County Dems may have to forfeit funds
About $1,000 could revert to the state
By NIKIE MAYO
The Beaufort County Democratic Party may have to forfeit about $1,000 that was collected by a “passing the hat” method that’s now illegal, its treasurer said Saturday.
John Murphy said a state law that went into effect in January prohibits anonymous donations to the party. Money collected at the Democrats’ First Tuesday rallies and precinct meetings may have to be returned to the N.C. Board of Elections if there are not records to show who contributed what, Murphy told a group of 10 Democrats gathered at the Beaufort County Courthouse.
“I don’t like this, but it is what it is,” said county party Chairman Surry Everett. “None of us knew this.”
During a series of monthly rallies that began in March, the party collected a total just shy of $392. To keep that money, or a portion of it, someone present at the meetings has to be able to vouch for the contributor behind each dollar amount.
The party has a better shot of keeping the $627 in “sustaining fund assessments” — the fund that holds contributions from individual precincts in Beaufort County. County party leaders believe there are records from precinct chairmen that will account for contributions collected during precinct meetings.
Beaufort County Democrats have a “sustaining fund obligation” to the state level of the party, $500 of which has been paid. But the balance due is nearly equal to the amount collected during precinct meetings, which might be forfeited.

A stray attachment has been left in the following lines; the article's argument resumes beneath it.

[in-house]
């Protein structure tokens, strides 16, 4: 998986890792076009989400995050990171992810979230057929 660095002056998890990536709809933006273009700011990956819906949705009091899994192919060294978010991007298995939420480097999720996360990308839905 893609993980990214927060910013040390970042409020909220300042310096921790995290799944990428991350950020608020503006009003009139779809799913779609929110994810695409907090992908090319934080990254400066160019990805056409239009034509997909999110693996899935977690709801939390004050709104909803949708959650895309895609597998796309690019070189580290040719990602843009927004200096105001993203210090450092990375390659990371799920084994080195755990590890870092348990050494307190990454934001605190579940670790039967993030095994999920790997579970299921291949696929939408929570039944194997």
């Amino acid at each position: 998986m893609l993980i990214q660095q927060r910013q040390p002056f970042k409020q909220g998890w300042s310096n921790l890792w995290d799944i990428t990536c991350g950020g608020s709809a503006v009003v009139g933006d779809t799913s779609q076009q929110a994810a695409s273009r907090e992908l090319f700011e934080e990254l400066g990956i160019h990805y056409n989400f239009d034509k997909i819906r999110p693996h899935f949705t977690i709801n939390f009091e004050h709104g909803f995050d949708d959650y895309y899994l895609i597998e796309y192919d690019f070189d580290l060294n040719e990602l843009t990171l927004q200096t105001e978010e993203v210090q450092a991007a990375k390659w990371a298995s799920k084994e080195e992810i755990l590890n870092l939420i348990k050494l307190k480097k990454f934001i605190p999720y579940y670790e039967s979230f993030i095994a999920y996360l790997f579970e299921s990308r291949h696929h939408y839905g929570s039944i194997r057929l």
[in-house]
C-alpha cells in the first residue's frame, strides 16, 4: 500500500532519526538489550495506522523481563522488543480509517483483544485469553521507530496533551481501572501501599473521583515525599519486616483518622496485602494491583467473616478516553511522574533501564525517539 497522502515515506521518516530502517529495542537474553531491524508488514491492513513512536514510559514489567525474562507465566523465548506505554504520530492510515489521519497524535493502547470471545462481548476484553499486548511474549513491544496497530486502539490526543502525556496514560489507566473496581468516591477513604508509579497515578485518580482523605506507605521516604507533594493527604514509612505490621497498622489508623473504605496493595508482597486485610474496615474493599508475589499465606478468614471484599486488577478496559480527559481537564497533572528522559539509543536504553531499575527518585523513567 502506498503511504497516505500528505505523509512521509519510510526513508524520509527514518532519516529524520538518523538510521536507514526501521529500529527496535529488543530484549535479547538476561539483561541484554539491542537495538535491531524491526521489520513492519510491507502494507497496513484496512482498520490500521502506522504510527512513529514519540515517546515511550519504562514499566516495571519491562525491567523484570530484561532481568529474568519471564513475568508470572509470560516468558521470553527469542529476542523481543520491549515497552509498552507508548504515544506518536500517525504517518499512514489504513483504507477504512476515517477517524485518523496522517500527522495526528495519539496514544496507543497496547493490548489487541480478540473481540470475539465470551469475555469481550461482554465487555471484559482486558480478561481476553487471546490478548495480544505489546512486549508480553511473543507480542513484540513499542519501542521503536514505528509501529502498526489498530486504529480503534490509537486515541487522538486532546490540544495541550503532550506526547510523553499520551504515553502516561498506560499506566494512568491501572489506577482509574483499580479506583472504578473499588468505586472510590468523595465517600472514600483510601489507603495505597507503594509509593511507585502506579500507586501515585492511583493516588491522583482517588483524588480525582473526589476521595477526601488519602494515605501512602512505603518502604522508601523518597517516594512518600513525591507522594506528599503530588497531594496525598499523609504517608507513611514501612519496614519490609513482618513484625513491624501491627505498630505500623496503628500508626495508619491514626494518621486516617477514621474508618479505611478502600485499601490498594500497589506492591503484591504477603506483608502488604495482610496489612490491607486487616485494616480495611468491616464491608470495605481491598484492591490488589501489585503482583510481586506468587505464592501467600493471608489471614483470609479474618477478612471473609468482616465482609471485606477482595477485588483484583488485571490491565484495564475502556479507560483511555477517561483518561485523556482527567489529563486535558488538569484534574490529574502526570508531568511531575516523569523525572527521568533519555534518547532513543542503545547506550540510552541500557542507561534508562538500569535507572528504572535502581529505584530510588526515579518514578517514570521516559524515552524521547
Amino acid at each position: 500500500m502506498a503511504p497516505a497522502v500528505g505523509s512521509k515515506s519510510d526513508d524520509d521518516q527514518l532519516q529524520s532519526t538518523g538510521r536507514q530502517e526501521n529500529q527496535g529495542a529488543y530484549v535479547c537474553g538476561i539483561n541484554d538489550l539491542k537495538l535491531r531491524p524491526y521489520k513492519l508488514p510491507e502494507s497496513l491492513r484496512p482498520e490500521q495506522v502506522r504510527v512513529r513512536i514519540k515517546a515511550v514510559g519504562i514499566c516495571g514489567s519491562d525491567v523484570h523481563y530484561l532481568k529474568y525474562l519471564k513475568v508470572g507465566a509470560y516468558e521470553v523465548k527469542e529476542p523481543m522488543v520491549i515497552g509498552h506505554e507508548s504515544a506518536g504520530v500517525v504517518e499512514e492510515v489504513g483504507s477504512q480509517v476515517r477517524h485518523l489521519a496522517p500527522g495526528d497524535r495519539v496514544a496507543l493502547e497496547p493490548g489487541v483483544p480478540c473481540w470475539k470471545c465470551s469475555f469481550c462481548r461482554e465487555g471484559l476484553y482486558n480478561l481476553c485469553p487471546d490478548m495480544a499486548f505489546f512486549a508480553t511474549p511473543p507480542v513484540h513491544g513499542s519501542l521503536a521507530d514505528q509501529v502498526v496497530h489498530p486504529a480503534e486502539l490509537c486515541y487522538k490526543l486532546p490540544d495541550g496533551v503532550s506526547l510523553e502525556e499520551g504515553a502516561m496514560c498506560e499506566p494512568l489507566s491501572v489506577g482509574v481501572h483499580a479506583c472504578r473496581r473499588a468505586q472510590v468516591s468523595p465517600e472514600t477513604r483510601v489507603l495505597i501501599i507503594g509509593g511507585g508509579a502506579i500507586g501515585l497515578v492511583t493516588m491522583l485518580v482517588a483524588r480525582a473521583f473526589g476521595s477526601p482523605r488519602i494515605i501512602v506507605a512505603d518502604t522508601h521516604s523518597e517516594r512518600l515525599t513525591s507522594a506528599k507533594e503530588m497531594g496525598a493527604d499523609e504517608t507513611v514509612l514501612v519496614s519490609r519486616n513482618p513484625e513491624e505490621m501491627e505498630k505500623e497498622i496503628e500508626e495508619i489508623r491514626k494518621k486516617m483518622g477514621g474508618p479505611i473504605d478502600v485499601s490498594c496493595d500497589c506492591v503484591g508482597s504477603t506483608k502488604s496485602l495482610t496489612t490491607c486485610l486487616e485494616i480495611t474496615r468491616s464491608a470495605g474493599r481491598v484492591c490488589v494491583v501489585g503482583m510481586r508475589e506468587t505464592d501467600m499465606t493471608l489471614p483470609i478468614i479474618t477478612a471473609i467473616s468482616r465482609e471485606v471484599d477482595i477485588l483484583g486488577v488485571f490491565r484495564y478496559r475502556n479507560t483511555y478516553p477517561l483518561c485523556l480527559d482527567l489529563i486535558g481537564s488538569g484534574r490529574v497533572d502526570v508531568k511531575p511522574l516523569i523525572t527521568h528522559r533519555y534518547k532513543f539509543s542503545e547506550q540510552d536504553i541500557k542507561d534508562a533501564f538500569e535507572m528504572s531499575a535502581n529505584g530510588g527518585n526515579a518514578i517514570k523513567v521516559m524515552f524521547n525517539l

Saturday’s meeting was initially called so the local party’s executive committee could choose a new county representative for the N.C. Democratic Party’s Executive Committee. The meeting instead became an “informational session,” because there was not a quorum present.
Betty Murphy, who is the wife of John Murphy, was chosen in April to serve on the state committee, representing the portion of Beaufort County that is part of the Third U.S. Congressional District. But after having “seen some of the inner workings,” she felt compelled to resign by mid-August, she said in an interview last month.
Billie Mann volunteered to fill Murphy’s slot, which must be held by a woman according to state rules. Mann’s nomination must be confirmed by a majority of the county’s executive committee members before it can take effect.
Mann is a founding member of Progressive Democrats of Beaufort County, a new political group on the Pamlico. She’s also one of the Grandmothers for Peace, a group of women gathering weekly near the Washington waterfront to protest the war in Iraq. She also serves as the chairwoman of the North Creek precinct.
Everett said he and some other party leaders would contact executive committee members by telephone until either a majority vote is reached or until other nominations for the seat come forth.